2019 Rolls Royce Cullinan First Drive Review: Tetonic Shift

In Jackson, Wyoming, things get a little weird. More than a half a million people live in the entire state, most of them in modest small towns never far from staggeringly beautiful wilds.

Jackson’s the same, just different. It's filthy rich, overrun by Cheneys and Gateses and their ilk. The working cattle ranch next door might belong to Harrison Ford—or Kanye West, who took the cover photo on this year’s "Ye," basically from his doorstep.

Maybe it’s the altitude?

Jackson’s rolling in prosaic pickups and Subaru Outbacks, too. We’ll guess that, soon, it’ll be rolling in Rolls-Royce Cullinans.

With the Cullinan, Rolls-Royce doesn’t just have its first SUV. It also has the most ingenious tool for prying ultra-wealthy drivers from their Range Rovers and Bentaygas, which we assume have now been rendered hapless scrap. The Cullinan lays claim to plenty of firsts and bests, with one big most thrown in: at $325,000 in standard trim, it’s the most expensive SUV offered by a mainstream manufacturer.

2019 Rolls-Royce Cullinan

2019 Rolls-Royce Cullinan

2019 Rolls-Royce Cullinan

2019 Rolls-Royce Cullinan

2019 Rolls-Royce Cullinan

2019 Rolls-Royce Cullinan

Flying brick

We enthusiasts throw shade at SUVs when we call them flying bricks, and the Cullinan totally calls us on our bullshit. Its front end’s as flat as a marquee board, ring-lit to an Instagram sheen. The rear roof pillars could hold up a beachfront home. The midsection’s built like a powerlifter. It shouldn’t work well, but it does, exceedingly.

Yes, the Cullinan—it’s named for the 3,107-carat diamond mined in South Africa and sent to the British crown as a colonial spoil—wears its immense ribbed grille without a single pang of guilt. Rolls believes the Cullinan has “the prominent brow of a Saxon warrior,” something we wish the public would recognize in our visage. (Our hubris limiters stopped working at Wyoming’s lofty altitudes.) Its rugged, square-rigged roofline ends in a subtle wing that hides a wiper blade. A slight rear decklid lends a bit of the classic London-taxi shape, bracketed by tiny rectangular taillamps.

Don’t miss: Get ready for the bulletproof $2M Rolls-Royce Cullinan limo

Coach doors part way at the middle of the car to expose an interior built around a massive twin-binnacle dash, wide swaths of digital displays, and somewhat less of the formal wood and chrome trim than in other Rolls-Royces, though they’re certainly available on order.

The austerity of a Range Rover is nowhere to be found here, except maybe in the digitally rendered gray-on-black instruments. Woodwind-style metal window switches grace the door panels, and the dash wears leather stamped with the texture of a pricey piece of luggage. The dash cap’s composed of leather shoulderpads and the entire cabin’s wrapped in wood trim cut from a single roll of veneer.

That’s a bare description for what’s really a bare canvas. Rolls pairs Cullinan drivers with Cullinan designers to plot out custom-trimmed vehicles; some drivers even bring “look books” with ideas that can be interpreted by the designers into whimsical flourishes of fashion—a glovebox lined in turquoise leather, seats piped in peppermint green, or a zebra-striped wood dash framed in mandarin orange leather.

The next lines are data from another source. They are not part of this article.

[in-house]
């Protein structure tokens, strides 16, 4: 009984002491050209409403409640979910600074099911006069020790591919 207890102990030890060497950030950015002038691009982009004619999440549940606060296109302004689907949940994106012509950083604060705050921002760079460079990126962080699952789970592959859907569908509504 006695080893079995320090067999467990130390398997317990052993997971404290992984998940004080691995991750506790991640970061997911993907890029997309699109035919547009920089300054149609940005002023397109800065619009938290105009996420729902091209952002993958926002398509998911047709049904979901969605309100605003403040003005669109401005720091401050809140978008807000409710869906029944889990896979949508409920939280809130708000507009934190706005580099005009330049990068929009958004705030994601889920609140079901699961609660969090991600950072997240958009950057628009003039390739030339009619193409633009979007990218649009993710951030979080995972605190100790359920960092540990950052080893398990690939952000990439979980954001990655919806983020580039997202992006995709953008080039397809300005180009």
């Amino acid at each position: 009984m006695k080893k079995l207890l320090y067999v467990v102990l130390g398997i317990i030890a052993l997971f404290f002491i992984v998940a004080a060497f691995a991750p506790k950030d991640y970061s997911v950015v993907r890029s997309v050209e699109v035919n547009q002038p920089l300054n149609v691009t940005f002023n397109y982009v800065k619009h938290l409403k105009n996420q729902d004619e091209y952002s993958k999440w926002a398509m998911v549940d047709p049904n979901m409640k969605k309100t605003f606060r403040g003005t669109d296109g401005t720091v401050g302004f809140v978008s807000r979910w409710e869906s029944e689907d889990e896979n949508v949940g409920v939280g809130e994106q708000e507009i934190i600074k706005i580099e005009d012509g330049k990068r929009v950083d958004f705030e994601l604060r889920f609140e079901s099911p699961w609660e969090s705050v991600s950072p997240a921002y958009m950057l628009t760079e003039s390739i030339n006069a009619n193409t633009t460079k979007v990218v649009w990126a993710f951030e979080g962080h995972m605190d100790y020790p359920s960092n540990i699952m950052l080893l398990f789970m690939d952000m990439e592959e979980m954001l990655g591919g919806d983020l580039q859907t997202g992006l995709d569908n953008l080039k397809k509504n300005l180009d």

2019 Rolls-Royce Cullinan

2019 Rolls-Royce Cullinan

2019 Rolls-Royce Cullinan

2019 Rolls-Royce Cullinan

2019 Rolls-Royce Cullinan

2019 Rolls-Royce Cullinan

2019 Rolls-Royce Cullinan

2019 Rolls-Royce Cullinan

Remote control

From the view over the tall, long-nosed hood, the Cullinan attempts to divorce its occupants from the outside world as much as possible. It’s an amicable split.

The first four-wheel-drive Rolls-Royce wagon demands copious power just to motivate its 6,069-pound curb weight out of its parking space. The Phantom’s twin-turbocharged 6.8-liter V-12 sates that need. With 563 horsepower and 627 pound-feet of torque, developed as low as 1,600 rpm, the V-12 arrows the Cullinan through the air at a hugely respectable pace. It consumes just 5.0 seconds in the rush to 60 mph and vaults to a 155-mph top speed.

The assertive push that presses passengers in their seats comes with just a distant ripple of V-12-induced whir. It wouldn’t take much to transpose the Cullinan’s light dose of engine music into an electric-car key. (Though there’s no talk yet of other powertrains, the architecture is designed to host different propulsion systems, like a plug-in hybrid that’s sure to come.) It’s so quiet, you have to study a spec sheet to realize the Cullinan has an 8-speed automatic. The shifts could be happening in another car. Or next door in Idaho. Who knows what goes on over there.

MORE: Customize your Cullinan: Rolls-Royce launches configurator for SUV

The Cullinan balances power front to rear with all-wheel drive, slightly biased to the rear at a nominal 40:60 power split. It can shift 90 percent of torque to the rear wheels, but it has no differential locks and no true torque-vectoring; it relies on anti-lock braking to damp down excess wheelspin, and hill descent control that toggles from 2 to 18 mph to handle the downhills.

Can it off-road? The toboggan trails and rocky but mostly dry dirt trails we overtook check that important SUV box, but the Cullinan’s not endowed with the harder-core controls of a Range Rover. There’s an “Off-Road” button on the console that can toggle through six traction modes (snow, wet grass, sand, rough trails, mud, and gravel) and it can wade through about 21 inches of water, but intense rock-crawling just isn’t the Cullinan’s game. Air springs add just 1.6 inches to the Cullinan’s 5.7 inches of ground clearance and 21-inch summer tires are standard.

No, the Cullinan’s an all-weather wagon at heart, and it’d rather think out the traction plan for you than have you fret about it. Those big air springs team with adaptive dampers and a multi-link suspension to absorb big breaks in the ground (or pavement), and dissolve them into slight jostles that move through the cabin unnoticed, like a 2.5 earthquake in L.A.